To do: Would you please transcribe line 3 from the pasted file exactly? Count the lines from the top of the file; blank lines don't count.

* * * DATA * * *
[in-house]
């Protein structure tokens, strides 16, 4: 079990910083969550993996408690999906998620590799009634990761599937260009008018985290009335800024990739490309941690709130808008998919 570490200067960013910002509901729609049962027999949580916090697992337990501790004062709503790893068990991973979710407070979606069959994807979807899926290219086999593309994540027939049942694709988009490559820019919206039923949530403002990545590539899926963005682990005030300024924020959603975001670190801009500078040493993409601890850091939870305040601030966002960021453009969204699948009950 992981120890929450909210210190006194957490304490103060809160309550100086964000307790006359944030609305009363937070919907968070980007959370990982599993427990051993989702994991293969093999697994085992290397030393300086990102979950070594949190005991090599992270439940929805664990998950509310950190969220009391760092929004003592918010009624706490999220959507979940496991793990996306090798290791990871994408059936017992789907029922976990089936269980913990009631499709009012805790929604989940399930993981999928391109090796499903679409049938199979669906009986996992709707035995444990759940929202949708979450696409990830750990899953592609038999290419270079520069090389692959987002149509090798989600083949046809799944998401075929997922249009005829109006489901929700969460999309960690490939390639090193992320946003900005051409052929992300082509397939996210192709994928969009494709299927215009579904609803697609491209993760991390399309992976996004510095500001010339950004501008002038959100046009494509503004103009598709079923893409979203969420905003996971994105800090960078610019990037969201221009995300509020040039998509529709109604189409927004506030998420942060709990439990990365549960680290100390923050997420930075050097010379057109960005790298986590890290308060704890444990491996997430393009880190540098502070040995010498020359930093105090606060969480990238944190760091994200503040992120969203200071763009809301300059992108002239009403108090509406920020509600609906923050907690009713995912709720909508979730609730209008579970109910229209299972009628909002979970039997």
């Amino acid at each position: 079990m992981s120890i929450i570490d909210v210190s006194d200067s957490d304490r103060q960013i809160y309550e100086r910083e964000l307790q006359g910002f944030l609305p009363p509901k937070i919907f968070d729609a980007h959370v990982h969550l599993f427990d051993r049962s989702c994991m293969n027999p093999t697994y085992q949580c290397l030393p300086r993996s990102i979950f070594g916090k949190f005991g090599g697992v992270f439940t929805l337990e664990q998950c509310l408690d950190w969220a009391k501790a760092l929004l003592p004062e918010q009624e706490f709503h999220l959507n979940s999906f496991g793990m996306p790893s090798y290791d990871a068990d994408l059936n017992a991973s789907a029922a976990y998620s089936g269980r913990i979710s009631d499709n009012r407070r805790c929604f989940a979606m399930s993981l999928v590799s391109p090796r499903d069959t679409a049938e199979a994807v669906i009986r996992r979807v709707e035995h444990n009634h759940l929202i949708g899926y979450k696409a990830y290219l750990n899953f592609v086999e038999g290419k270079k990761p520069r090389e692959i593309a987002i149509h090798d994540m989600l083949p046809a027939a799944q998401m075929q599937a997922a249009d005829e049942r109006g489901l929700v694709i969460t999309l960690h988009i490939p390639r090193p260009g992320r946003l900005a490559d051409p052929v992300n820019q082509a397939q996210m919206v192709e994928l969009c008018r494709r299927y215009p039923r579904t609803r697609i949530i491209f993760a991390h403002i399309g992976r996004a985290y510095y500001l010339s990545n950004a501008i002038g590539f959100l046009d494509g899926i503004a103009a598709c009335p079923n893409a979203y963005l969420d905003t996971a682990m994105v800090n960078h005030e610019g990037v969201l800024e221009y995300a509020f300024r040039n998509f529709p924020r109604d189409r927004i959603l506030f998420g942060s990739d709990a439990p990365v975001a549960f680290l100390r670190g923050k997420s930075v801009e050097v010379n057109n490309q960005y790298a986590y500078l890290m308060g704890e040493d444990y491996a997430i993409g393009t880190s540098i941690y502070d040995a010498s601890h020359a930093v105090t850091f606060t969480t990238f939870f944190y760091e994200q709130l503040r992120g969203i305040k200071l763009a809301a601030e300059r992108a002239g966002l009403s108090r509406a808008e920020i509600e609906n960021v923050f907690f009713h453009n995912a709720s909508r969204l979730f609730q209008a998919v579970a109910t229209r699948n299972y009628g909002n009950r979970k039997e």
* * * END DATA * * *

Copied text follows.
């Amino acid at each position: 079990m992981s120890i929450i570490d909210v210190s006194d200067s957490d304490r103060q960013i809160y309550e100086r910083e964000l307790q006359g910002f944030l609305p009363p509901k937070i919907f968070d729609a980007h959370v990982h969550l599993f427990d051993r049962s989702c994991m293969n027999p093999t697994y085992q949580c290397l030393p300086r993996s990102i979950f070594g916090k949190f005991g090599g697992v992270f439940t929805l337990e664990q998950c509310l408690d950190w969220a009391k501790a760092l929004l003592p004062e918010q009624e706490f709503h999220l959507n979940s999906f496991g793990m996306p790893s090798y290791d990871a068990d994408l059936n017992a991973s789907a029922a976990y998620s089936g269980r913990i979710s009631d499709n009012r407070r805790c929604f989940a979606m399930s993981l999928v590799s391109p090796r499903d069959t679409a049938e199979a994807v669906i009986r996992r979807v709707e035995h444990n009634h759940l929202i949708g899926y979450k696409a990830y290219l750990n899953f592609v086999e038999g290419k270079k990761p520069r090389e692959i593309a987002i149509h090798d994540m989600l083949p046809a027939a799944q998401m075929q599937a997922a249009d005829e049942r109006g489901l929700v694709i969460t999309l960690h988009i490939p390639r090193p260009g992320r946003l900005a490559d051409p052929v992300n820019q082509a397939q996210m919206v192709e994928l969009c008018r494709r299927y215009p039923r579904t609803r697609i949530i491209f993760a991390h403002i399309g992976r996004a985290y510095y500001l010339s990545n950004a501008i002038g590539f959100l046009d494509g899926i503004a103009a598709c009335p079923n893409a979203y963005l969420d905003t996971a682990m994105v800090n960078h005030e610019g990037v969201l800024e221009y995300a509020f300024r040039n998509f529709p924020r109604d189409r927004i959603l506030f998420g942060s990739d709990a439990p990365v975001a549960f680290l100390r670190g923050k997420s930075v801009e050097v010379n057109n490309q960005y790298a986590y500078l890290m308060g704890e040493d444990y491996a997430i993409g393009t880190s540098i941690y502070d040995a010498s601890h020359a930093v105090t850091f606060t969480t990238f939870f944190y760091e994200q709130l503040r992120g969203i305040k200071l763009a809301a601030e300059r992108a002239g966002l009403s108090r509406a808008e920020i509600e609906n960021v923050f907690f009713h453009n995912a709720s909508r969204l979730f609730q209008a998919v579970a109910t229209r699948n299972y009628g909002n009950r979970k039997e």